With regard to the application of neoadjuvant chemotherapy, there is little literature to guide management. Herr et al. reported on a group of 60 patients who achieved cT0 after receiving MVAC chemotherapy followed by TURBT (35). Fifteen of these patients subsequently underwent PC and 17 underwent RC. The 10-year metastasis free survival was 73% for those who underwent PC, and 65% for those who underwent RC. Furthermore, 53% of patients in the PC group had intact bladders. Sternberg et al. performed a similar analysis, evaluating 104 patients with muscle invasive disease who underwent TURBT after MVAC chemotherapy (36). Thirteen patients with history of a solitary lesion and either a complete or partial response underwent PC. Thirty-nine patients underwent RC. Five-year survival for PC was 69% compared to 46% for RC.
Many of these series report on recurrences after PC. They are often categorized as either intravesical or extravesical (metastatic). Intravesical disease can further be classified as either superficial, non-invasive or invasive/locally advanced. Much of the literature reports use of transurethral resection in those patients who presents with recurrent superficial disease. However, a salvage cystectomy should be recommended in those with muscle-invasive or locally advanced disease. A small group of patients will also present with disease having metastasized. These patients often had either positive lymph nodes from surgery, or micrometastatic disease at time of presentation. While it seems logical to offer RC after muscle-invasive recurrence, there is no data to provide guidance on the best treatment for superficial disease. The question of whether these patients would benefit from RC rather than repeat resections remains unanswered.
Of the published reports discussed, only three provide the associated complication rates. Holzbeierlein et al. reported 6 complications (10%), of which only one would be considered a major complication (9). In Smaldone et al., there were two major complications requiring intervention (8%) out of the 25 patients treated with PC (10). Specifically, one patient required re-exploration, and another required percutaneous drainage of lymphocele. Golombos et al. reported two perioperative complications (6.9%) and 5 (17.9%) complications within 90 days of surgery, all of which were minor (31). Nevertheless, a comparison of reported complications after RC reveals that the morbidity associated with a PC is notably less. Indeed, a review by Shabsigh et al. found that of 1,142 patients undergoing RC, there was a 64% total complication rate and 13% major complication (3). Therefore, offering PC in an appropriately selected patient who does not accept or cannot tolerate the associated morbidity of an RC, represents an acceptable alternative.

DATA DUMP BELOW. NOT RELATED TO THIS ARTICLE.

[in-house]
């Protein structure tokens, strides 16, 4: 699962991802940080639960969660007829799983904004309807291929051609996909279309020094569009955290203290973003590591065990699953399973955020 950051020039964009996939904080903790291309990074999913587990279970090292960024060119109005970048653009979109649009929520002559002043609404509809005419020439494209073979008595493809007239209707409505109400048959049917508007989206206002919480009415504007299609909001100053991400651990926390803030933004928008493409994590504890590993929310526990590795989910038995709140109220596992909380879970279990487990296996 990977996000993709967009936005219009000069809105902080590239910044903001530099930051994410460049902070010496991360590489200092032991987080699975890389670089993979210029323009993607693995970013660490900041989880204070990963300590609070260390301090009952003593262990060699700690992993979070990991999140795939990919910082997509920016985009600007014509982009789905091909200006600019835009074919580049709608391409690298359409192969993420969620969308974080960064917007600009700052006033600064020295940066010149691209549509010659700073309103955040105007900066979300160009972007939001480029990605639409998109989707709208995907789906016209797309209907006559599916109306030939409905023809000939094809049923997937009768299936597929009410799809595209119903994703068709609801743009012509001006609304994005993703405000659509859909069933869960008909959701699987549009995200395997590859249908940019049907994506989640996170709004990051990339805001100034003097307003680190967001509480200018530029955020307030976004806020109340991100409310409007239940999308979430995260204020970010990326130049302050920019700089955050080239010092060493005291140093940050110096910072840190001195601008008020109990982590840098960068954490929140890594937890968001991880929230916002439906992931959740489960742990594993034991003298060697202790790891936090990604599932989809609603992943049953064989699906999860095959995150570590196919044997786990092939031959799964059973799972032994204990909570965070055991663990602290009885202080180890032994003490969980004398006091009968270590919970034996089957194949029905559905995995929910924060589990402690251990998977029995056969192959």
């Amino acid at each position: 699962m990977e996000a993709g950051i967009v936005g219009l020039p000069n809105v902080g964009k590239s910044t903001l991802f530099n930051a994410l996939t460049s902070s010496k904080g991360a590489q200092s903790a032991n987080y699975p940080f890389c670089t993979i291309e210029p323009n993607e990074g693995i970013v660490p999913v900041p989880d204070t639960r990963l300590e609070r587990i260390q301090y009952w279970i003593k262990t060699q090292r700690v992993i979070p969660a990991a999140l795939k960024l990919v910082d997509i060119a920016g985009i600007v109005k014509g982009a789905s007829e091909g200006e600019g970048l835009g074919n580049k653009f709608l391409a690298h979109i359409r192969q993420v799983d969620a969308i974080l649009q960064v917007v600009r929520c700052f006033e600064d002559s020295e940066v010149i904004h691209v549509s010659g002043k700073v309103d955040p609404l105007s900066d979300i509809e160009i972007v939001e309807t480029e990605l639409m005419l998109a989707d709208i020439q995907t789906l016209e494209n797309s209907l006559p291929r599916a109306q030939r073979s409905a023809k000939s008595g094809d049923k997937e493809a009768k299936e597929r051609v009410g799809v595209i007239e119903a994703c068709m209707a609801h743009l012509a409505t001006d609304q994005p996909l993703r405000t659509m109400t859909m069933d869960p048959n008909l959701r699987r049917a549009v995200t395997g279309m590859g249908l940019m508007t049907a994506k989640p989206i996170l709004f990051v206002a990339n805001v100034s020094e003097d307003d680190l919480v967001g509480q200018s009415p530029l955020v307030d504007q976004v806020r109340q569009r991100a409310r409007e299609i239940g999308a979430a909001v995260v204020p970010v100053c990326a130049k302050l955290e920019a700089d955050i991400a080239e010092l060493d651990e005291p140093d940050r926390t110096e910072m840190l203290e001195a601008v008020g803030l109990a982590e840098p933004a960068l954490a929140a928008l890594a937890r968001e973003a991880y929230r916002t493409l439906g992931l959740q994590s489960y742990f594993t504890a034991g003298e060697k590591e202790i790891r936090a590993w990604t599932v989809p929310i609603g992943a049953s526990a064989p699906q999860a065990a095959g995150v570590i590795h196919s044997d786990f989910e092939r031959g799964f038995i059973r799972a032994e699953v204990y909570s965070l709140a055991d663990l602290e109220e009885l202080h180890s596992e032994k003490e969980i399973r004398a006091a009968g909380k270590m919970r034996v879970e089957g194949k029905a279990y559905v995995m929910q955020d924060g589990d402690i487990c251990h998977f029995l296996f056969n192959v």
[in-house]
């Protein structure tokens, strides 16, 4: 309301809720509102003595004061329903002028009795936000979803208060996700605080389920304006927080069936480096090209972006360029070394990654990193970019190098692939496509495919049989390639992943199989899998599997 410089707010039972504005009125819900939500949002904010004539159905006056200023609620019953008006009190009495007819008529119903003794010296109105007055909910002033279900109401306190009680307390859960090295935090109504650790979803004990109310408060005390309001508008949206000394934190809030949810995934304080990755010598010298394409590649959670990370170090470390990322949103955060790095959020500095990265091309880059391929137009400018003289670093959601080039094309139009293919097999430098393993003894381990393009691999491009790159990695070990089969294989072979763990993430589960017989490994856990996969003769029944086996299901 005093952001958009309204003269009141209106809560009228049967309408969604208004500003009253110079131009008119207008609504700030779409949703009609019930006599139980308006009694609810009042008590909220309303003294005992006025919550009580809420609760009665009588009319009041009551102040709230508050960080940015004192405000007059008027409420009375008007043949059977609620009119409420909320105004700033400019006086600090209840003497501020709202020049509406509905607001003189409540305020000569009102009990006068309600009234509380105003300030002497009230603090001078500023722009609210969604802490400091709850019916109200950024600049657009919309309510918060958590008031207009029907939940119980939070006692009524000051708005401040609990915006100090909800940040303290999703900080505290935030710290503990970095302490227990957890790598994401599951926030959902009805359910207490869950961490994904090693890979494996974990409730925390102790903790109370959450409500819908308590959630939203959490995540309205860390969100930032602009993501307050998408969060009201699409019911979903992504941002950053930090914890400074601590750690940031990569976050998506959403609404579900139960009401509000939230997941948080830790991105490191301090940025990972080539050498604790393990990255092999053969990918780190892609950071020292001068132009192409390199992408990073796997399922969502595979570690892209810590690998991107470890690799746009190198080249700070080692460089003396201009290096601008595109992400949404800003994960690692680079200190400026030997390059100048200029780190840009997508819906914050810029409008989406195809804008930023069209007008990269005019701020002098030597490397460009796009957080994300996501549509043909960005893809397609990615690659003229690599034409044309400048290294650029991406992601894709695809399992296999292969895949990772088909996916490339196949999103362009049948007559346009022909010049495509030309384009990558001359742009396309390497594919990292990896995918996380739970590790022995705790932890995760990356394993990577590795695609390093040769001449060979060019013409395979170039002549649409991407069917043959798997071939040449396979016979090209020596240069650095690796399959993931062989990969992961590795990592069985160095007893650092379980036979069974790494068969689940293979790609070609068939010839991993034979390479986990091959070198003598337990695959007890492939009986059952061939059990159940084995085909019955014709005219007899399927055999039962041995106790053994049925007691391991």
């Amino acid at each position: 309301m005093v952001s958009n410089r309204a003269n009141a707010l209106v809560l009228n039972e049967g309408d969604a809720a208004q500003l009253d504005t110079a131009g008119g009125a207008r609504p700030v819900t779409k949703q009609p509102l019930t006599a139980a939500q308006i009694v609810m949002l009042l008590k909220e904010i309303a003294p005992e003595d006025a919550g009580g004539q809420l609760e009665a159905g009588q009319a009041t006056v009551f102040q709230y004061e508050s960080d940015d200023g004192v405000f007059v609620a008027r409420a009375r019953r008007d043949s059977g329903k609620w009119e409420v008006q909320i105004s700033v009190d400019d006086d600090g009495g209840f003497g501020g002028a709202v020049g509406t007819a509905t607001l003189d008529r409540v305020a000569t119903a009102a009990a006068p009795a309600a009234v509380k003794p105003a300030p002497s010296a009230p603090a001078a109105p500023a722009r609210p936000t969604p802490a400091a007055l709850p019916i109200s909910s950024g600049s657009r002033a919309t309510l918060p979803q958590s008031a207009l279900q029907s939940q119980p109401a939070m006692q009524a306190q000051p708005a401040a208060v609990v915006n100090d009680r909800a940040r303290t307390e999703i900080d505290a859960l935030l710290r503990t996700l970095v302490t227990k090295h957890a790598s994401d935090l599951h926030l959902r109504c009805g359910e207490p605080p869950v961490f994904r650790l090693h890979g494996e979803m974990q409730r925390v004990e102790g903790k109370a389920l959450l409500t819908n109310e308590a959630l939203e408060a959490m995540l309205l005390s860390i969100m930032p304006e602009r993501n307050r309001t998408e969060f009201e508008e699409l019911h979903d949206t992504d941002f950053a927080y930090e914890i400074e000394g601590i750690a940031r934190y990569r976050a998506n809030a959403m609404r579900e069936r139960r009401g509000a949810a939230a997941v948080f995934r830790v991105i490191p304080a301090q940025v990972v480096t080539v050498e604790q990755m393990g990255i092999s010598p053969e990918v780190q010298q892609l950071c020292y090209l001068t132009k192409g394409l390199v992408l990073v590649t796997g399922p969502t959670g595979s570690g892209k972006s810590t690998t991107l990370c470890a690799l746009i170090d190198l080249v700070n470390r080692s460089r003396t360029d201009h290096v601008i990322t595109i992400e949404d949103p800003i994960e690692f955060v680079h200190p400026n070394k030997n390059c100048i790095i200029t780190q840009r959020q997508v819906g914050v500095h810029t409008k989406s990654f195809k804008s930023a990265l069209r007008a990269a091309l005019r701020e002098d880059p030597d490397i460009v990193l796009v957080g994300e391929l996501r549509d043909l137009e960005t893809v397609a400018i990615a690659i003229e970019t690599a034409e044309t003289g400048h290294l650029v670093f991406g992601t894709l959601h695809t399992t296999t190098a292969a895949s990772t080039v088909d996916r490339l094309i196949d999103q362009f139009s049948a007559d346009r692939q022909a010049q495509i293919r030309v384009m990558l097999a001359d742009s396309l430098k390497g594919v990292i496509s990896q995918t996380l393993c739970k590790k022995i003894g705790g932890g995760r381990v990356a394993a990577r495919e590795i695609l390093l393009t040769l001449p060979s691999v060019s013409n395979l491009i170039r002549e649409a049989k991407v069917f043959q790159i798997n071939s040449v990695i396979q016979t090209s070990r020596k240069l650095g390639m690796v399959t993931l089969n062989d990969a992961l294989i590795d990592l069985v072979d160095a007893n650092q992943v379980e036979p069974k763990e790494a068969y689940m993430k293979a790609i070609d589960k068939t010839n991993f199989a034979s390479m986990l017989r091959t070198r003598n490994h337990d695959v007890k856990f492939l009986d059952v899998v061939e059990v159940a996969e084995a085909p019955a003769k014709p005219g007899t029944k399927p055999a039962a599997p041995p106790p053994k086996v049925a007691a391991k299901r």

PC with a bilateral pelvic lymph node dissection can be offered to the appropriately selected surgical candidate. While only 5–10% of patients with muscle invasive bladder cancer would be considered good candidates, it remains underutilized as many are concerned with compromising oncologic success. More recent literature has demonstrated that in the short-term, acceptable oncologic outcomes are achievable. Clinicians must keep in mind, however, that this is an alternate approach. The most definitive and durable, long-term outcomes remain with RC. As the literature is comprised of only case series and retrospective studies, there Level 1 evidence is lacking in this respect. Additional work must be done to further elucidate the most appropriate candidates, as well as the roles and timing of chemotherapy and radiation in a more comprehensive bladder sparing approach.
Provenance and Peer Review: This article was commissioned by the Guest Editors (Ja Hyeon Ku, Ho Kyung Seo, Seok Ho Kang) for the series “Muscle-Invasive Bladder Cancer” published in Translational Andrology and Urology. The article has undergone external peer review.
Conflicts of Interest: Both authors have completed the ICMJE uniform disclosure form (available at http://dx.doi.org/10.21037/tau.2020.03.04). The series “Muscle-Invasive Bladder Cancer” was commissioned by the editorial office without any funding or sponsorship. Dr. Hemal serves as an unpaid editorial board member of Translational Andrology and Urology from May 2019 to May 2021. The authors have no other conflicts of interest to declare.
Ethical Statement: The authors are accountable for all aspects of the work in ensuring that questions related to the accuracy or integrity of any part of the work are appropriately investigated and resolved.
Open Access Statement: This is an Open Access article distributed in accordance with the Creative Commons Attribution-NonCommercial-NoDerivs 4.0 International License (CC BY-NC-ND 4.0), which permits the non-commercial replication and distribution of the article with the strict proviso that no changes or edits are made and the original work is properly cited (including links to both the formal publication through the relevant DOI and the license). See: https://creativecommons.org/licenses/by-nc-nd/4.0/.